My own theory, that I have been developing and discussing here and at conferences and publishing on, takes as an axiom that general relativity is exact and at least as or more fundamental than quantum field theory. Much more established, well known, and popular theories, like Loop Quantum Gravity, and String Theory take General relativity as the exact or almost exact in the low energy limit.
IF we can find any small deviation from Einstein's predictions then we will have made an interesting observation and need to explain it.
Gravitational microlensing by the Sun during an eclipse has only been observed with formally published results eight times. This past Monday, down in Makanda IL, South of Carbondale and right on the center line of the "Great American Eclipse" I took almost two full minutes of QHD video. I then used standard software to render out the frames to images, then stack the images and filter out the diffuse glare of the corona possibly revealing the background most of which would be invisible even during a total eclipse.
Caption - The red circle shows the approximate field of view of my 60mm refracting telescope. The small red circles show possible star locations I am somewhat sure of, the yellow circles are locations I am less sure of. Those markings are not exhaustive or final. For example, I'll want to reprocess the video into a stacked image and remove the corona by another independent means to check myself. (Something that would/could be a good project for a student.)
The are still so dim that you won't see them in this low resolution image. However you can see the outline of the eclipsed sun. That's not drawn in at all. You can also see a region where the intense corona cancels completely. The algorithms I applied would cancel a diffuse source and preserve a point source like a distant star.
Unlike things like Nibiru or an imperial star destroyer we know stars are there, we know which stars should be visible in this frame. It is only a matter of time before I have some sort of a result to report. Perhaps I will have a cohort of highly motivated students in Astronomy class this semester who want to make projects out of various aspects of this research?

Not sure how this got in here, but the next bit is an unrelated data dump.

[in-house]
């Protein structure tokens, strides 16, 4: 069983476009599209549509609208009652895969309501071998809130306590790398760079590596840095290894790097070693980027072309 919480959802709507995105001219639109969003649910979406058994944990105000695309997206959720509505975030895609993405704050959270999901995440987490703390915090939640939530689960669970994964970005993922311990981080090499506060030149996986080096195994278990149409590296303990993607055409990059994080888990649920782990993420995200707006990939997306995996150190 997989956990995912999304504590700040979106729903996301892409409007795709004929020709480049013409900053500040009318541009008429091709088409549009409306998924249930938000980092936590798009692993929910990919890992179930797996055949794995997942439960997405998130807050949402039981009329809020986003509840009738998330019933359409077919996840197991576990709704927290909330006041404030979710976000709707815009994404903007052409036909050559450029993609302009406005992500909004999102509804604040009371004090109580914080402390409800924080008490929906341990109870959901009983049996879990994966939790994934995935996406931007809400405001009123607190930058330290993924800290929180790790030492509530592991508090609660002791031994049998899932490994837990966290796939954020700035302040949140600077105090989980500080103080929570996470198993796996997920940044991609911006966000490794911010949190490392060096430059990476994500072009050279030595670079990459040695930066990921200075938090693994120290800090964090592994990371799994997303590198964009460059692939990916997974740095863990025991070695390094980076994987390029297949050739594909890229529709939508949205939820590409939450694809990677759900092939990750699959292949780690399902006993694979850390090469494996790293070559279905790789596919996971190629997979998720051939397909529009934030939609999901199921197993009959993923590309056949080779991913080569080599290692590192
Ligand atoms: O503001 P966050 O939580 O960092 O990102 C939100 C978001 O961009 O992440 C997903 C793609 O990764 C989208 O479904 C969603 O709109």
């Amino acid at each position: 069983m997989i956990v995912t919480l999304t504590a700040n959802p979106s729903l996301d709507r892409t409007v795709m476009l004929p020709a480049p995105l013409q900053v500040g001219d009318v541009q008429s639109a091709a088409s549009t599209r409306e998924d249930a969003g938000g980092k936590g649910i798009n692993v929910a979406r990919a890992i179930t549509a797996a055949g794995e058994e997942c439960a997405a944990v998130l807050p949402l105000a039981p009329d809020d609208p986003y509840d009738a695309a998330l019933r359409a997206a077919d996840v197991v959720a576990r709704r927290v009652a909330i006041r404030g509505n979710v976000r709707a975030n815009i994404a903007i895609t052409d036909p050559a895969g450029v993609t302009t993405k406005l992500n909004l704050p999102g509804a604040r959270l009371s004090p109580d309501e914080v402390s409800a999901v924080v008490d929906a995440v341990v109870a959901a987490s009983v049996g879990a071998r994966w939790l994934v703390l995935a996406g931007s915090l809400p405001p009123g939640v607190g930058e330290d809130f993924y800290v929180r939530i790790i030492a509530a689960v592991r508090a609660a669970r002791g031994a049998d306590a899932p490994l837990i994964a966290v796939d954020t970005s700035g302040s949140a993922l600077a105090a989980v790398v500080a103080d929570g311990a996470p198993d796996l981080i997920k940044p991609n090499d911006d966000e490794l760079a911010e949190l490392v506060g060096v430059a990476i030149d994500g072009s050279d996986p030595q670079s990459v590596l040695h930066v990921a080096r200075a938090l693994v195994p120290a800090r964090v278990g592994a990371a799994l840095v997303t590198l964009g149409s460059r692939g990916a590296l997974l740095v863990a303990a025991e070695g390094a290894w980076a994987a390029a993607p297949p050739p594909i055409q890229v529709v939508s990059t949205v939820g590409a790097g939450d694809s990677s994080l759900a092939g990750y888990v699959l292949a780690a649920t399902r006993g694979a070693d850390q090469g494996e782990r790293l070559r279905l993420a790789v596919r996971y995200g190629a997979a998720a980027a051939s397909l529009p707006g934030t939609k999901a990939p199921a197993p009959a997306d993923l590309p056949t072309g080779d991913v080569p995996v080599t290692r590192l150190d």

Theory is so much easier.
In the meantime while my observational efforts are underway I have had an experiment in public open authoring of a paper underway. I posted a ROUGH manuscript of the next step in my theoretical efforts to Authorea and invited comments to be made there. It has been three months and I have an updated less rough paper that I would like comments on .
Unification by Lagrangian-Euclidean Space Theory, a pre-preprint on Authorea.
One caveat. Comments on Authorea regarding this paper are what I need. Comments on Science 20 about the paper are going to be largely ignored. The reason I write this is because the whole point of their commenting system is for constructive comments and critiques to be posted with the paper, for the author to respond by posting improved version of the paper.
Be specific. Comment next to the thing in the paper that you have an issue with. If the issue with the paper is that it is not string theory well DUH contrary to some peoples thoughts that is not a flaw. In fact given decades of brainpower and money spent on it compared to just me and very few others publishing along the same lines I am I think this idea deserves a full hearing. That said, many beautiful theories have failed with one observation.
The point of this form of publishing with public peer review throughout isn't to cut the paper to shreds and try to bury the idea but to strengthen the final result. The paper, its versions, and the comments then exist as part of the permanent record. This is similar to the dynamic in paper journals of a paper being published, then letters to the editor, and papers pointing out problems in a paper are published, then rebuttal papers are published and so on.
Hopefully if my theory is to fail, let me be the one to make the experimental observation that brings its down fall.